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Diabetes Res Clin Pract. 2006 Oct;74(1):57-65. Epub 2006 Apr 11.

Psychosocial and non-psychosocial risk factors for the new diagnosis of diabetes in elderly women.

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School of Psychology, Queensland University of Technology, Australia.



Determine psychosocial variables associated with the new diagnosis of diabetes in elderly women. Examine whether variables remained significant predictors after controlling for non-psychosocial risk factors and the frequency of doctor visits.


A longitudinal cohort study was conducted using data from 10300 women who completed a survey in 1996 and 1999. The women were aged between 70 and 74 years of age in 1996. The were asked to provide self-reports on a number of psychosocial and non-psychosocial variables in 1996 and on whether they had been diagnosed for the first time with diabetes in the 3-year period. The relationships between the potential risk factors and new diagnosis of diabetes were examined using binary logistic regression analysis.


Univariate results showed that not having a current partner, having low social support and having a mental health index score in the clinical range were all associated with higher risks of being diagnosed with diabetes for the first time. However the multivariate results showed that only a mental health index score in the clinical range and not having a current partner provided unique prediction of being newly diagnosed with diabetes. Of the non-psychosocial variables measured, only having a high BMI and hypertension were associated with increased risks of new diagnosis, while there was also evidence of a U shaped relationship between alcohol consumption and new diagnosis. Even after adjusting for frequency of doctor visits and non-psychosocial risk factors, a mental health index in the clinical range proved to still be a significant risk factor.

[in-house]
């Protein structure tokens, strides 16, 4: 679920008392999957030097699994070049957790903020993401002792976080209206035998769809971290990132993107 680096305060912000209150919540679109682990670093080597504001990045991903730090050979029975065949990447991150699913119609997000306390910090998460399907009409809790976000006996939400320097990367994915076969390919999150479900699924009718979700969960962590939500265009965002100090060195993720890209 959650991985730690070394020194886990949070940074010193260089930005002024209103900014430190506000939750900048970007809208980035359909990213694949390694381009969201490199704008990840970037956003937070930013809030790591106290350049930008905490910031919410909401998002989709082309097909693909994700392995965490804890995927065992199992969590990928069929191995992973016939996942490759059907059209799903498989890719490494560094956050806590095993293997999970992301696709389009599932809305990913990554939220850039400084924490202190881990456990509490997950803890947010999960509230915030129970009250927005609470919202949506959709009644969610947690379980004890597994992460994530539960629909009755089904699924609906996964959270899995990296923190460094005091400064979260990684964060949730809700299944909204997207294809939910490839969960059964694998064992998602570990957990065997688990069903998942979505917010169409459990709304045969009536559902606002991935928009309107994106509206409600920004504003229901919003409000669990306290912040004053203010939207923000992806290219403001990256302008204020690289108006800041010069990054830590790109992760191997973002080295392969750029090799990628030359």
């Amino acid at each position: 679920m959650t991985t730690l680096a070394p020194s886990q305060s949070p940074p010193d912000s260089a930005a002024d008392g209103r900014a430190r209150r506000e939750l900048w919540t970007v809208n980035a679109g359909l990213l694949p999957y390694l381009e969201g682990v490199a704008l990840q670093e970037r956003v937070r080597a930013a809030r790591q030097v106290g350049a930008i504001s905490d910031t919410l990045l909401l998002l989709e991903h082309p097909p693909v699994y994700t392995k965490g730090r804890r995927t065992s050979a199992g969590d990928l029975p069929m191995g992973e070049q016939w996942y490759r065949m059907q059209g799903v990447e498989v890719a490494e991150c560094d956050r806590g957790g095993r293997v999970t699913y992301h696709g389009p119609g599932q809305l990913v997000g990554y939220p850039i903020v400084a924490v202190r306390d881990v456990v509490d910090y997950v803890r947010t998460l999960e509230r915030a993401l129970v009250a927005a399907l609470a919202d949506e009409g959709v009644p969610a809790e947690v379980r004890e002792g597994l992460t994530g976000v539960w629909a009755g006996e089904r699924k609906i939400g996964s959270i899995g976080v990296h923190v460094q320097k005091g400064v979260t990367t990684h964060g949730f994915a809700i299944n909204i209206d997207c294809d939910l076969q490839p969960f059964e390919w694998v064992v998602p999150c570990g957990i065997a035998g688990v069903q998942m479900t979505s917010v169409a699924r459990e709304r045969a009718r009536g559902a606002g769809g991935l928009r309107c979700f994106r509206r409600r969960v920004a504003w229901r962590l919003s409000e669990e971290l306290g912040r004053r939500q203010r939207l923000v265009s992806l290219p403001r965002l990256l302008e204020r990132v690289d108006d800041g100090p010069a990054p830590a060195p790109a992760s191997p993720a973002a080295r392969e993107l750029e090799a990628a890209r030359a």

A score on the mental health index that is within the clinical range is an independent risk factor for the new diagnosis of diabetes in elderly women.

[Indexed for MEDLINE]

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